Dragon Plants, or Dracaena if you want to use their Latin name, tend to be one of the easier houseplants to take care of. This also means that if you do spot a problem, it is usually fairly easy to diagnose and correct the issue before it damages your plant’s health too much. There are not many causes of leaves dropping for Dragon Plants, the main ones being overwatering, low light levels, or cold temperatures/drafts.
If you find that your Dragon Plant is starting to lose leaves from the bottom up, then it may be a problem with the roots that is causing the issue. The most common one is overwatering. Giving them too much water too often is one of the main killers of Dragon Plants so you need to act quickly if you suspect this is the problem. Dragon Plants absolutely hate sitting in water as this can easily lead to root rot meaning the plant becomes unstable and also cannot get needed nutrients from its root system. Waterlogged soil also gives off quite a damp and musty smell so get up close to all of your houseplants every so often to check for any smells.
If you think that your Dragon Plant is waterlogged, check the moisture of the soil immediately and adjust watering accordingly. We also recommend replacing the potting soil straight away (rather than waiting for it to naturally dry out) so that the roots can begin to recover and resume healthy growth. Take a look at our guide to handling root rot for more information.
In future, try to regulate your watering and always check that the top of the soil is dry before giving your Dragon Plant any more water. You need to also water according to the seasons; in the spring and summer (growth period) your Dragon Plant will require water about every 5-6 days. However, in winter (dormant period) about once every few weeks is enough.
It’s worth checking the drainage of the soil and pot that you’re using for your Dragon Plant as even if you are watering the correct amount, without proper drainage your plant may still be waterlogged. Having the root system soaked in water for long periods of time is likely to bring about a whole host of problems, not just falling leaves. To improve the drainage of your plants; make sure there are unblocked drainage holes in the pot, any decorative pots are regularly checked for excess water and potentially add some stones to the bottom of the pot or perlite to the soil.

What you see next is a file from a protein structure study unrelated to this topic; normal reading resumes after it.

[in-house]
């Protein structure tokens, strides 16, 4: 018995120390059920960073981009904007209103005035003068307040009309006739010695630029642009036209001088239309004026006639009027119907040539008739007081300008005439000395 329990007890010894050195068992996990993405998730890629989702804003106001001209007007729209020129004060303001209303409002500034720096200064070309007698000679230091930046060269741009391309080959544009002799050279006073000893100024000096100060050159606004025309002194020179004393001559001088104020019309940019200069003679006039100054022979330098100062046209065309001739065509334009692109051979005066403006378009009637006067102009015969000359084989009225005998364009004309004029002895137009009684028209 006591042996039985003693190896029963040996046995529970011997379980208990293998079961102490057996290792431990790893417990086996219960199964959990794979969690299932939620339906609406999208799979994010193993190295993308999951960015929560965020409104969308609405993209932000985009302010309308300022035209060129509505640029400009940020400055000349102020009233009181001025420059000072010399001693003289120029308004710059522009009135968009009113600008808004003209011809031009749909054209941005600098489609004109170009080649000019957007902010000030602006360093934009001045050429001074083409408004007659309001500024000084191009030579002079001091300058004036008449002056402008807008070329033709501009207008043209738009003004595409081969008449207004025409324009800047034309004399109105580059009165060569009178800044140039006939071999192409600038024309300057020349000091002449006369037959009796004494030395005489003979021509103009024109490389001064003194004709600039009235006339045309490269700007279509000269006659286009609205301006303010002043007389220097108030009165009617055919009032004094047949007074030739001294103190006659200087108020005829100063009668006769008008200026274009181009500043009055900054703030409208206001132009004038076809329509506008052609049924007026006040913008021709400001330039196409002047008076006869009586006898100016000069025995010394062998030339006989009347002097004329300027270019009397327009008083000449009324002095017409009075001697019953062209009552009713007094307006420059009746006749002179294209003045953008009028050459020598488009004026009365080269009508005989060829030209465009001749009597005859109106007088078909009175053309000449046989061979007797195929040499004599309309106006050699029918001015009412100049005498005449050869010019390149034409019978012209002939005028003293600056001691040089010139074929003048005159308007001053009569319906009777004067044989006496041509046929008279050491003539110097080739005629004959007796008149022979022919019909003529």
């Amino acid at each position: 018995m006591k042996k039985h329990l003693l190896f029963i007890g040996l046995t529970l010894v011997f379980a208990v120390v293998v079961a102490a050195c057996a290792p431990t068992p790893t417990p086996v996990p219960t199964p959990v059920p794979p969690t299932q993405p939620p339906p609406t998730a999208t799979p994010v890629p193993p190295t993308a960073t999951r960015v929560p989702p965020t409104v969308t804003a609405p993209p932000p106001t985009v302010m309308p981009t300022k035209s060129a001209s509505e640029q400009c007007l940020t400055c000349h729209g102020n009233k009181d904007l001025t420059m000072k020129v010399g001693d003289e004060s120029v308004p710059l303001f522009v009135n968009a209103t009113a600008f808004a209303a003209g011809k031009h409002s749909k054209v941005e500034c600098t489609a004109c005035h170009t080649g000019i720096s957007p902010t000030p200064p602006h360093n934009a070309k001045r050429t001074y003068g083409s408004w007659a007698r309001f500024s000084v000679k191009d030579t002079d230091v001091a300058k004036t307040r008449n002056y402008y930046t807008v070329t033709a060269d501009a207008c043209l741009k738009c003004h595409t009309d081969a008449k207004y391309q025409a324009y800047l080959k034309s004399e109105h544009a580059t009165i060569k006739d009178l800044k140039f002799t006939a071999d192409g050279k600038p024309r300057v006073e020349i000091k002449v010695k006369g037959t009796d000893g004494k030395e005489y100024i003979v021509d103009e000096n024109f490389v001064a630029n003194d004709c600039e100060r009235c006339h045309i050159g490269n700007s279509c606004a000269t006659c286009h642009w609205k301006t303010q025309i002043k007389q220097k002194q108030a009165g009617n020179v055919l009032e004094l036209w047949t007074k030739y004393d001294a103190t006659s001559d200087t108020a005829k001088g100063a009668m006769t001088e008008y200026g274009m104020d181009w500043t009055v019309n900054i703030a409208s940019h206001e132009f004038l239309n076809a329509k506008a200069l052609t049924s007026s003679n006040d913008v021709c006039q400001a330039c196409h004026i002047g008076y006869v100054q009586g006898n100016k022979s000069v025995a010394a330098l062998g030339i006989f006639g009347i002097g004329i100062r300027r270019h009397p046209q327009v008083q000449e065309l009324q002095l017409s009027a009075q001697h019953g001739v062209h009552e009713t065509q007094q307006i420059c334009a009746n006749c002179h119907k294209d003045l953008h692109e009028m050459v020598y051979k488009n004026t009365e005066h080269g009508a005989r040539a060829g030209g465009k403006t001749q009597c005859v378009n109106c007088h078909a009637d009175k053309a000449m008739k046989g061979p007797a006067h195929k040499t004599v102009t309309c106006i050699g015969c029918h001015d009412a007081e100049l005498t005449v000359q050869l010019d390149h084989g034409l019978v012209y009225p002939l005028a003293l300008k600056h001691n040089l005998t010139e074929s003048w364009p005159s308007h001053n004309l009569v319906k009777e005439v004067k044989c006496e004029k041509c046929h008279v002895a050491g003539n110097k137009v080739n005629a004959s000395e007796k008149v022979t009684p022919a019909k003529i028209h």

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Not enough light
Dragon Plants like bright, indirect light and if they spend too long in a shady spot, they may start to drop some of their leaves. Make sure you place them somewhere they will receive several hours of bright light. You might also need to think about moving your Dragon Plant around depending on the seasons. In the winter months, when the sun isn’t as strong (and out for less of the day) it might be necessary to move your plant a little closer to the window to make use of the limited sunlight as best as possible.
If you can’t find a sunnier spot in your home for your Dragon Plant, don’t worry. They are pretty resilient plants so they can cope in a range of environments. Your Dragon Plant will adjust to the light levels and should stop losing as many leaves. It may drop one or two every few months but this shouldn’t be anything to worry out, it is just prioritising new growth over its older leaves.
Another cause of leaf drop in Dragon Plants can be cold temperatures and drafts. They dislike cold air so make sure that you do not place your plant near doors or windows that may be drafty. Even though the temperature of your home may be perfect for your Dragon Plant, the drafts coming in from outside may be colder and harm your plant’s health. This is actually the case for most houseplants so try and avoid placing any near drafty windows or doors that are often open to the outside. You can always pick up a digital thermometer to check the spot your Dragon Plant is sat for piece of mind.
As your Dragon Plant matures, it may occasionally lose a lower leaf as a natural sign of ageing. This is absolutely nothing to worry about but make sure that you keep track of how many leaves have dropped and how often this is occurring. If you feel it is losing too many leaves, more than a few each month, double-check the environment around your Dragon Plant as it could be a sign of one of the issues detailed above. There is no harm in giving the soil and roots a once over to check for signs of root rot and keep an eye on any changes in light or temperature that may be affecting its health.
Leaf drop isn’t always something to be alarmed about, but it is good to double-check the care you are giving your Dragon Plant to see if it may be a sign of a more serious issue. Thankfully there aren’t too many reasons you need to check through and a small adjustment to your care routine or its environment should have your Dragon Tree back in full health pretty quickly.